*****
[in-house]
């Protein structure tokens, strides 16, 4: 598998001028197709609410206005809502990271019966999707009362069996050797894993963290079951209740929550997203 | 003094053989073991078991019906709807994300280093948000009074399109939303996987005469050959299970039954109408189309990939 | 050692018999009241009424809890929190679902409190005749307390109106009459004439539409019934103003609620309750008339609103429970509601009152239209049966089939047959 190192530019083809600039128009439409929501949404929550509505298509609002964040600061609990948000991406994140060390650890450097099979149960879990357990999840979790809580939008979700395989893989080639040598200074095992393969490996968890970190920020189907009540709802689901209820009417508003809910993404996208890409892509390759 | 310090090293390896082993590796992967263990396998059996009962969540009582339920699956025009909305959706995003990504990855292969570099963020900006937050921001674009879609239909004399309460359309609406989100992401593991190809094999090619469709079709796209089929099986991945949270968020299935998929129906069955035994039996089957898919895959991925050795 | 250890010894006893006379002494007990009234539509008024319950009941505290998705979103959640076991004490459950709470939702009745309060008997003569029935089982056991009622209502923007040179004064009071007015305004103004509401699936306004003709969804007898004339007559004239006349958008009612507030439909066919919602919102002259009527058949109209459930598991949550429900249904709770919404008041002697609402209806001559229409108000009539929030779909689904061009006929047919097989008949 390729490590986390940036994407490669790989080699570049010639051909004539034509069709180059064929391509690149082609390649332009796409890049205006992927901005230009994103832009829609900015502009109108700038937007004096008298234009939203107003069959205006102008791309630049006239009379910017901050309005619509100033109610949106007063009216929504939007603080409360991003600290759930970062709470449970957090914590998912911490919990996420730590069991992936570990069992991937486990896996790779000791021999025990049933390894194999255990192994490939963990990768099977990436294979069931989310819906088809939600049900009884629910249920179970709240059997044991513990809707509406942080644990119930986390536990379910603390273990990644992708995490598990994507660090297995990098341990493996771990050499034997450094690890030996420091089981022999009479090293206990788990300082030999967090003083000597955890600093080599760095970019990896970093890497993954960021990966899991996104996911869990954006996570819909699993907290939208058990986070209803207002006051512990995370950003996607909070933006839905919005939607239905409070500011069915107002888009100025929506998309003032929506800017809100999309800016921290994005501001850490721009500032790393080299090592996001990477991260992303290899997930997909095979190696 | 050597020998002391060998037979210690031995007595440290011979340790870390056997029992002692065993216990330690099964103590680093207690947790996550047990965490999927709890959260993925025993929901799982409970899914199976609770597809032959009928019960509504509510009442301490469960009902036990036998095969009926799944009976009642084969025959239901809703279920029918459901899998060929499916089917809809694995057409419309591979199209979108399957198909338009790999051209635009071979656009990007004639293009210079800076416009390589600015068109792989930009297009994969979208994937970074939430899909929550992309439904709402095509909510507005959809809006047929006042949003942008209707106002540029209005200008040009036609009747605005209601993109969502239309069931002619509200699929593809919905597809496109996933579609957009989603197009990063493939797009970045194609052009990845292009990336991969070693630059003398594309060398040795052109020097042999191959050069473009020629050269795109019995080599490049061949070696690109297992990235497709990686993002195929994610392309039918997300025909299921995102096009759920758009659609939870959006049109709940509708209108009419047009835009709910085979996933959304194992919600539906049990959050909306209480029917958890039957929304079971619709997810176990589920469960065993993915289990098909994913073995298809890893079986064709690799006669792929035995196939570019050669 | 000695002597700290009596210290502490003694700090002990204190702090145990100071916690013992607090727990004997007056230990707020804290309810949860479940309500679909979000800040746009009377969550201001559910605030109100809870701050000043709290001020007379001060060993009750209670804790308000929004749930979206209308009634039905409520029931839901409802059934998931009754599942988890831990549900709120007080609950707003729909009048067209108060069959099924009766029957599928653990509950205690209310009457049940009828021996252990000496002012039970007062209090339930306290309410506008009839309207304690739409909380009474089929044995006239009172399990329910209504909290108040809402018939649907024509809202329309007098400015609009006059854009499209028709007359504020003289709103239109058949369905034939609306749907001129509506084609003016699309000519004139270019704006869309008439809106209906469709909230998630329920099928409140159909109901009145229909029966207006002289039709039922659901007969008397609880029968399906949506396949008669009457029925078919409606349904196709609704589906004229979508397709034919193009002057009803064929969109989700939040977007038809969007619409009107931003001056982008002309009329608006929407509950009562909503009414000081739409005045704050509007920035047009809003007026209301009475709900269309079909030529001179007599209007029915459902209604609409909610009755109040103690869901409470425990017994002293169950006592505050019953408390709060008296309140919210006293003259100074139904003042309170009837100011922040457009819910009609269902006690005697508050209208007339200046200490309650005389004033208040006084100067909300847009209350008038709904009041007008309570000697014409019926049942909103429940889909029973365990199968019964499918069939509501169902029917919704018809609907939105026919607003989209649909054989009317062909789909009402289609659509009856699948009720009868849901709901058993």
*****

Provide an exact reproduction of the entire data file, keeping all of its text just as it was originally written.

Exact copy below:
[in-house]
């Protein structure tokens, strides 16, 4: 598998001028197709609410206005809502990271019966999707009362069996050797894993963290079951209740929550997203 | 003094053989073991078991019906709807994300280093948000009074399109939303996987005469050959299970039954109408189309990939 | 050692018999009241009424809890929190679902409190005749307390109106009459004439539409019934103003609620309750008339609103429970509601009152239209049966089939047959 190192530019083809600039128009439409929501949404929550509505298509609002964040600061609990948000991406994140060390650890450097099979149960879990357990999840979790809580939008979700395989893989080639040598200074095992393969490996968890970190920020189907009540709802689901209820009417508003809910993404996208890409892509390759 | 310090090293390896082993590796992967263990396998059996009962969540009582339920699956025009909305959706995003990504990855292969570099963020900006937050921001674009879609239909004399309460359309609406989100992401593991190809094999090619469709079709796209089929099986991945949270968020299935998929129906069955035994039996089957898919895959991925050795 | 250890010894006893006379002494007990009234539509008024319950009941505290998705979103959640076991004490459950709470939702009745309060008997003569029935089982056991009622209502923007040179004064009071007015305004103004509401699936306004003709969804007898004339007559004239006349958008009612507030439909066919919602919102002259009527058949109209459930598991949550429900249904709770919404008041002697609402209806001559229409108000009539929030779909689904061009006929047919097989008949 390729490590986390940036994407490669790989080699570049010639051909004539034509069709180059064929391509690149082609390649332009796409890049205006992927901005230009994103832009829609900015502009109108700038937007004096008298234009939203107003069959205006102008791309630049006239009379910017901050309005619509100033109610949106007063009216929504939007603080409360991003600290759930970062709470449970957090914590998912911490919990996420730590069991992936570990069992991937486990896996790779000791021999025990049933390894194999255990192994490939963990990768099977990436294979069931989310819906088809939600049900009884629910249920179970709240059997044991513990809707509406942080644990119930986390536990379910603390273990990644992708995490598990994507660090297995990098341990493996771990050499034997450094690890030996420091089981022999009479090293206990788990300082030999967090003083000597955890600093080599760095970019990896970093890497993954960021990966899991996104996911869990954006996570819909699993907290939208058990986070209803207002006051512990995370950003996607909070933006839905919005939607239905409070500011069915107002888009100025929506998309003032929506800017809100999309800016921290994005501001850490721009500032790393080299090592996001990477991260992303290899997930997909095979190696 | 050597020998002391060998037979210690031995007595440290011979340790870390056997029992002692065993216990330690099964103590680093207690947790996550047990965490999927709890959260993925025993929901799982409970899914199976609770597809032959009928019960509504509510009442301490469960009902036990036998095969009926799944009976009642084969025959239901809703279920029918459901899998060929499916089917809809694995057409419309591979199209979108399957198909338009790999051209635009071979656009990007004639293009210079800076416009390589600015068109792989930009297009994969979208994937970074939430899909929550992309439904709402095509909510507005959809809006047929006042949003942008209707106002540029209005200008040009036609009747605005209601993109969502239309069931002619509200699929593809919905597809496109996933579609957009989603197009990063493939797009970045194609052009990845292009990336991969070693630059003398594309060398040795052109020097042999191959050069473009020629050269795109019995080599490049061949070696690109297992990235497709990686993002195929994610392309039918997300025909299921995102096009759920758009659609939870959006049109709940509708209108009419047009835009709910085979996933959304194992919600539906049990959050909306209480029917958890039957929304079971619709997810176990589920469960065993993915289990098909994913073995298809890893079986064709690799006669792929035995196939570019050669 | 000695002597700290009596210290502490003694700090002990204190702090145990100071916690013992607090727990004997007056230990707020804290309810949860479940309500679909979000800040746009009377969550201001559910605030109100809870701050000043709290001020007379001060060993009750209670804790308000929004749930979206209308009634039905409520029931839901409802059934998931009754599942988890831990549900709120007080609950707003729909009048067209108060069959099924009766029957599928653990509950205690209310009457049940009828021996252990000496002012039970007062209090339930306290309410506008009839309207304690739409909380009474089929044995006239009172399990329910209504909290108040809402018939649907024509809202329309007098400015609009006059854009499209028709007359504020003289709103239109058949369905034939609306749907001129509506084609003016699309000519004139270019704006869309008439809106209906469709909230998630329920099928409140159909109901009145229909029966207006002289039709039922659901007969008397609880029968399906949506396949008669009457029925078919409606349904196709609704589906004229979508397709034919193009002057009803064929969109989700939040977007038809969007619409009107931003001056982008002309009329608006929407509950009562909503009414000081739409005045704050509007920035047009809003007026209301009475709900269309079909030529001179007599209007029915459902209604609409909610009755109040103690869901409470425990017994002293169950006592505050019953408390709060008296309140919210006293003259100074139904003042309170009837100011922040457009819910009609269902006690005697508050209208007339200046200490309650005389004033208040006084100067909300847009209350008038709904009041007008309570000697014409019926049942909103429940889909029973365990199968019964499918069939509501169902029917919704018809609907939105026919607003989209649909054989009317062909789909009402289609659509009856699948009720009868849901709901058993």